Four men involved in a robbery and firearms plot in North Yorkshire have been jailed.

The gang was linked to an organised crime group operating in the Harrogate area, York Crown Court heard.

They were involved in a plot to rob a man known to them of £70,000 between Friday, January 6, and Monday, January 9, last year.

Describing the gang’s actions, the Recorder of York, Judge Sean Morris said: “This was gangsterism.”

“This was a serious planned robbery with some sophistication,” he added.

They obtained a sawn-off shotgun which the judge said “could have killed someone”.

“People who engage in street warfare with sawn off shotguns can only expect a serious sentence,” he warned.

Darlington and Stockton Times: The sawn-off shotgun recovered by policeThe sawn-off shotgun recovered by police (Image: North Yorkshire Police)

Rivers Lee Wilson, 23, of St Johns Walk, Bridlington, pleaded guilty to conspiracy to commit robbery and conspiracy to possess a prohibited weapon. He was jailed for 10 years and two months.

William Fuller-McMillan, 24, of HMP Hull, pleaded guilty to conspiracy to commit robbery and possession of a prohibited weapon. He was jailed for 10 years and eight months.

William Henley Davey, 20, of HMP Hull, pleaded guilty to conspiracy to commit robbery. He was jailed for three years and six months. He was also banned from driving and will be banned for two years when he is released from jail for separate charges of dangerous driving, driving whilst disqualified and driving without insurance.

Philip Dean Wilson, 45, of Nora Avenue, Knaresborough, pleaded guilty to assisting an offender. He was jailed for 19 months.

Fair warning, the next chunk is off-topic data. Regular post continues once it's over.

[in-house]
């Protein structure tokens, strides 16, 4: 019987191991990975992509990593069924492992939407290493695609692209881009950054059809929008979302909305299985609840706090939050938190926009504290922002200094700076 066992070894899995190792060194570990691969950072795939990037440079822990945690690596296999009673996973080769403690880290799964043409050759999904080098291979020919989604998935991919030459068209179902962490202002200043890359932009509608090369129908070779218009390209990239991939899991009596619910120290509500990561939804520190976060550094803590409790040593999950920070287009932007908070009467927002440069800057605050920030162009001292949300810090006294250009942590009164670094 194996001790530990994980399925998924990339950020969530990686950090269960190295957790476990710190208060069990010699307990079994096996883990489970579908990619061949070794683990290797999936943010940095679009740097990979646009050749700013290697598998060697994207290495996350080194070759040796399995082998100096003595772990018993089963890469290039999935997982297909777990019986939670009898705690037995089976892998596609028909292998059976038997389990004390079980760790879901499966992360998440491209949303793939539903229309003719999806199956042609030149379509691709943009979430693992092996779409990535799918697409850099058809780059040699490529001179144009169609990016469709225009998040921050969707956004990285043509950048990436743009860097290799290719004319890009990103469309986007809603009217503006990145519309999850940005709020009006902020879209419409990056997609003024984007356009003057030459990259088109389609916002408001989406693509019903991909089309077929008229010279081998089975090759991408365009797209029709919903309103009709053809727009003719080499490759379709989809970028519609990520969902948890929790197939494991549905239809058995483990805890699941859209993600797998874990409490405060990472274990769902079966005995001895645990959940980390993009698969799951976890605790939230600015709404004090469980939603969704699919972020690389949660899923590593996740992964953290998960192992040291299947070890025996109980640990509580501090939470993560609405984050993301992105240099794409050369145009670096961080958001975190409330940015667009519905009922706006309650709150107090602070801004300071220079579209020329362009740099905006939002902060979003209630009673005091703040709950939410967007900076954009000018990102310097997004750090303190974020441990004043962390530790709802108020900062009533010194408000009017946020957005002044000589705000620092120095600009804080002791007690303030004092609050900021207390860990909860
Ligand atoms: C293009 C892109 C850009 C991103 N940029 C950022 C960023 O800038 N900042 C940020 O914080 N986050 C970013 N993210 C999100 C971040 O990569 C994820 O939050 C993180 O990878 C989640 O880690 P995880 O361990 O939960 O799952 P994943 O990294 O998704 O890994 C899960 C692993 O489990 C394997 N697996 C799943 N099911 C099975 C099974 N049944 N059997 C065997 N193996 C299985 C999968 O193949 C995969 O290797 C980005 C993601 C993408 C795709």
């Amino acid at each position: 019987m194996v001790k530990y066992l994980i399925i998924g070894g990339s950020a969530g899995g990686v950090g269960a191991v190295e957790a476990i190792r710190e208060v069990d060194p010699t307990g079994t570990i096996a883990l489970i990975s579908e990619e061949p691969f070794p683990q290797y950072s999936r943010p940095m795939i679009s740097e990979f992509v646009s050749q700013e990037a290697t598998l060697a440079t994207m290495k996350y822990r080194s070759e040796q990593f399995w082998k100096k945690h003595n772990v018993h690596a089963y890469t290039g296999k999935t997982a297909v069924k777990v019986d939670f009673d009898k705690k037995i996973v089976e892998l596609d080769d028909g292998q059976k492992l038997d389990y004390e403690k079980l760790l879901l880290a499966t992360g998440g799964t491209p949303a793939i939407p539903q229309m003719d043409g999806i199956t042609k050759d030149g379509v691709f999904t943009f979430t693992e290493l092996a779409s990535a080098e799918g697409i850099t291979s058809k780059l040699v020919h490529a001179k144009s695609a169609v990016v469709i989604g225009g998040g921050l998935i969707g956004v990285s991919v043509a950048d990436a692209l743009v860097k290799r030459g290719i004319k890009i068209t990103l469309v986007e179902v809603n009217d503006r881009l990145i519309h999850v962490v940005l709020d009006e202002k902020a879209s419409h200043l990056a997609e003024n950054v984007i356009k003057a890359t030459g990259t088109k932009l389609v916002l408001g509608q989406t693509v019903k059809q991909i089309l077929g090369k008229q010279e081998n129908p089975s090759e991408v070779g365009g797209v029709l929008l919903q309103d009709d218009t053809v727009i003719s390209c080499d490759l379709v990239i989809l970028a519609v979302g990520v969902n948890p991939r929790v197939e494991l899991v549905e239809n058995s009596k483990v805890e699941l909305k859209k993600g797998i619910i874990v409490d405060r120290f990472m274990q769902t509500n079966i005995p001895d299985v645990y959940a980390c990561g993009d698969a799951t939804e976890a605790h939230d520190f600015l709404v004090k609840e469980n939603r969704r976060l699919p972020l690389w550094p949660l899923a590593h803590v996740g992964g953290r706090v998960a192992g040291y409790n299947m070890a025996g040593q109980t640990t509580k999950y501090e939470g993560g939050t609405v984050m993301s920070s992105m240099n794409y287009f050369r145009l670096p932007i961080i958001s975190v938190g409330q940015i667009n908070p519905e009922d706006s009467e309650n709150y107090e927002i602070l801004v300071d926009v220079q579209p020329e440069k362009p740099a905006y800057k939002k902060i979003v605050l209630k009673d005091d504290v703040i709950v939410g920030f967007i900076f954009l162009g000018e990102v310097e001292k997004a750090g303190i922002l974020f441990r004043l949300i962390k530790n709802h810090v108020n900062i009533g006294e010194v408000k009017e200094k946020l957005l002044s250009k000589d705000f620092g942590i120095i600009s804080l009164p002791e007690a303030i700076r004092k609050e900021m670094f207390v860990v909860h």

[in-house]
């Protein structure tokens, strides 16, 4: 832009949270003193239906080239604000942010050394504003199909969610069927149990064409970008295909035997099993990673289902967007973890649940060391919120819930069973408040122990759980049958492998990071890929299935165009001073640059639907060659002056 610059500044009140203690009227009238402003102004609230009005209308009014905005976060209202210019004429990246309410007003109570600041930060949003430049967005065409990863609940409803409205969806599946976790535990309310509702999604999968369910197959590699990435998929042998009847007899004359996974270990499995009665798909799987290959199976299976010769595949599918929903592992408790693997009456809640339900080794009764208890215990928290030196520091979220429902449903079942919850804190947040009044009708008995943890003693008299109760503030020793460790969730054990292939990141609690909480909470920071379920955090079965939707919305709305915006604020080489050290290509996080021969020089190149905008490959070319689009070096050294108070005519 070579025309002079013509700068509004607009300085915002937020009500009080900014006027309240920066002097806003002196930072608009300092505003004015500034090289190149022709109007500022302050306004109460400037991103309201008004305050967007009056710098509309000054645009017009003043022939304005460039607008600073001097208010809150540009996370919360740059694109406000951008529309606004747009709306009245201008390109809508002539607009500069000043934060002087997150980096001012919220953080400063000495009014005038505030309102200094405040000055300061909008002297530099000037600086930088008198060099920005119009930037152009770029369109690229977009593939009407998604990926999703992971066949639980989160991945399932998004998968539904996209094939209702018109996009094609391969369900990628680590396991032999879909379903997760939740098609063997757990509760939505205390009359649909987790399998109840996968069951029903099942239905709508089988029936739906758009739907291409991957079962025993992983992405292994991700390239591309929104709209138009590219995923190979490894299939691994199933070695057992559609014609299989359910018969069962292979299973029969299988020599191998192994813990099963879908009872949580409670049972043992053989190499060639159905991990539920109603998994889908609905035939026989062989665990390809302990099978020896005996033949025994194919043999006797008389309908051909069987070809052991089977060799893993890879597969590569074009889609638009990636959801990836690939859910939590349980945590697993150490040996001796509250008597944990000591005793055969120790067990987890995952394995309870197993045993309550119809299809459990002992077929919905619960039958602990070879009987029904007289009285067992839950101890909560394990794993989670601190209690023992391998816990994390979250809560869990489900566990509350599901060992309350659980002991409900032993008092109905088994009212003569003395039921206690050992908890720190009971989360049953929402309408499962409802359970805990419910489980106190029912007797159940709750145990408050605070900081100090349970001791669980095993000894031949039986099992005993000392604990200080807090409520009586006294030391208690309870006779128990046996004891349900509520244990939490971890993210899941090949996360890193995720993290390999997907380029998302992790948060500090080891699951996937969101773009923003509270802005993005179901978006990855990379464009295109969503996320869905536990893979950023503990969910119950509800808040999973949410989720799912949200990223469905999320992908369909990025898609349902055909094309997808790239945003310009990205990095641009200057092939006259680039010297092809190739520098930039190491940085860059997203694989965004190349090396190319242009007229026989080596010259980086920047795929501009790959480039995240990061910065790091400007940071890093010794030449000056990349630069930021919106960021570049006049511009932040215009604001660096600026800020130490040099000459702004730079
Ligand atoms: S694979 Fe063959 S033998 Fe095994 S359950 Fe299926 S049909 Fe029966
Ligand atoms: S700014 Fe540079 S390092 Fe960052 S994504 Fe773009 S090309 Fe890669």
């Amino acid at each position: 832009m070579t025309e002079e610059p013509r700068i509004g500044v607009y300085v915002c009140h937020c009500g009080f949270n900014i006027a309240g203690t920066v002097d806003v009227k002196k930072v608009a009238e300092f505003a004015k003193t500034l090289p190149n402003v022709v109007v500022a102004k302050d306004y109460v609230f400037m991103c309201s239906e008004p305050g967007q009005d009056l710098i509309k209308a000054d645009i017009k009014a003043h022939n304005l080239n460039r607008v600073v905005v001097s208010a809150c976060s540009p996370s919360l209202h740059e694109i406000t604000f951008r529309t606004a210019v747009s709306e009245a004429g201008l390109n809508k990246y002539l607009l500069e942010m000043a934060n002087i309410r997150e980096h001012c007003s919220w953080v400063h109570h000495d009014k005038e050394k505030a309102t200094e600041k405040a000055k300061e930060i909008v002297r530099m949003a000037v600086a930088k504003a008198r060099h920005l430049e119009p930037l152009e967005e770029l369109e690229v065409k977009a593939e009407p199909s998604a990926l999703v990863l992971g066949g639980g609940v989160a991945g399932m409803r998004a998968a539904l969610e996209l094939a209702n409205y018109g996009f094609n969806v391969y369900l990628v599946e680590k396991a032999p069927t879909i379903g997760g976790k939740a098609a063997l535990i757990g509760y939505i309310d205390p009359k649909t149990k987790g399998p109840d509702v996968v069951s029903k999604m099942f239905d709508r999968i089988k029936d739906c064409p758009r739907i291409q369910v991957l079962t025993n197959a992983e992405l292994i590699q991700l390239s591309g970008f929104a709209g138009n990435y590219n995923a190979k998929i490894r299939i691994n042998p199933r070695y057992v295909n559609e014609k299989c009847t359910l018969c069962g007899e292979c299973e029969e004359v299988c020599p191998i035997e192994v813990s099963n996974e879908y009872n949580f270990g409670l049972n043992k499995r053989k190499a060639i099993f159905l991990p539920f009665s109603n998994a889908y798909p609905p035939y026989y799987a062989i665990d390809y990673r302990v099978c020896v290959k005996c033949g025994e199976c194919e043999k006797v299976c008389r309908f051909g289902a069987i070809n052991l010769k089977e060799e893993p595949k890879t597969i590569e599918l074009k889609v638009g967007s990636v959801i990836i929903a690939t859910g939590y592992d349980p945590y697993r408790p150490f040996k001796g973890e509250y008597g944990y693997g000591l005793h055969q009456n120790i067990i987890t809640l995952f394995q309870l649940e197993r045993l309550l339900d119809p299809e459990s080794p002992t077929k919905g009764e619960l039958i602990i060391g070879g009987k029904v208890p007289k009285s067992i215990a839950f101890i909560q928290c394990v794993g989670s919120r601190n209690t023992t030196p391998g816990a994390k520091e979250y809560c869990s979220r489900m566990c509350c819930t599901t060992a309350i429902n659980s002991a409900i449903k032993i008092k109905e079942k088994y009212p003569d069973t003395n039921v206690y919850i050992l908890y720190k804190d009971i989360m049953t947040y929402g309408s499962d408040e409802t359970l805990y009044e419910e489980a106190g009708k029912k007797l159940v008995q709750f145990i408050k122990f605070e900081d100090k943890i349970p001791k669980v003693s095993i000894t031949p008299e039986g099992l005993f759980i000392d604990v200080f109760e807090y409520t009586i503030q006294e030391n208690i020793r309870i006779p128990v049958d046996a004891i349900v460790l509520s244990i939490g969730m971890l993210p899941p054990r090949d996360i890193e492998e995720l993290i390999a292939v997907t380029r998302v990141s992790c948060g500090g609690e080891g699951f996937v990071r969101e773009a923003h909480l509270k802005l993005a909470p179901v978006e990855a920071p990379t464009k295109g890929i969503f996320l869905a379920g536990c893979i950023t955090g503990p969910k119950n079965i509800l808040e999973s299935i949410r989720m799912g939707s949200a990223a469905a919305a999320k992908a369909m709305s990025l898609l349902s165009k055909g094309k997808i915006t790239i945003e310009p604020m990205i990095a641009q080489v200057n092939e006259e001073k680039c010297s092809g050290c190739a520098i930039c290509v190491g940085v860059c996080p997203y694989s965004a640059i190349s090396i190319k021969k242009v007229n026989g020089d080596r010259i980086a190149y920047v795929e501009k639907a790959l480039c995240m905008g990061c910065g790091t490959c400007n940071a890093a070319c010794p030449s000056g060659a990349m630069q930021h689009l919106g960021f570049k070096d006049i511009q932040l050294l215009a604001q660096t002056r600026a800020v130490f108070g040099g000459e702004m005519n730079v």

£70,000 robbed but some of it belonged to rival gang

Rivers Wilson, Fuller-McMillan and two other gang members found the victim and took him using force, the court heard.

They knew he had £10,000 cash at his mother’s home and another £10,000 at his grandmother’s home, both in Harrogate.

The victim phoned his mother and told her to get all the money he had together, said Rachael Landin prosecuting.

His mother said he sounded “terrified”, she added.

Davey attended both properties to recover the money while the victim was held in a car.

Philip Wilson allowed his car to be used to kidnap the victim and commit the offence. Following the kidnap Philip Wilson arranged for the disposal of his vehicle to destroy any forensic evidence.

The victim’s mother saw Davey outside her home. He told her that her son was being held in a car against his will with “three or four blokes” with weapons, Ms Landin said.

She went into the home, collected all the money, and gave it to Davey.

Davey then went to the victim’s grandmother’s home.

He went into the victim’s bedroom and got more money.

The grandmother found him there holding a medium sized roll of bank notes, the court heard.

She asked what he was doing and was told her grandson was being held in a car.

Davey told her if she phoned the police they would hurt him, Ms Landin said.

She did not speak to the police until the victim’s father made contact.

She was frightened for her safety, the court heard.

The total sum of the money stolen was £70,000.

But the men later realised that some of the money belonged to a rival gang operating in West Yorkshire.  

“That’s the problem when you swim in shark infested waters. You get bitten,” Judge Morris said.

Armed police swoop and recover gun

Rivers Wilson, Fuller-McMillan and another gang member arranged to source a sawn-off shotgun and live ammunition. They then jointly sourced the firearm and ammunition to cause fear to those who sought retribution having had their cash stolen by the gang.

A police helicopter and armed officers swooped on the gang as they were travelling with the shotgun and ammunition.

Officers stopped one of the vehicles and detained three gang members – including Rivers Wilson and Fuller-McMillan.

Darlington and Stockton Times: Footage from the police helicopter as armed officers swoop on the gangFootage from the police helicopter as armed officers swoop on the gang (Image: North Yorkshire Police)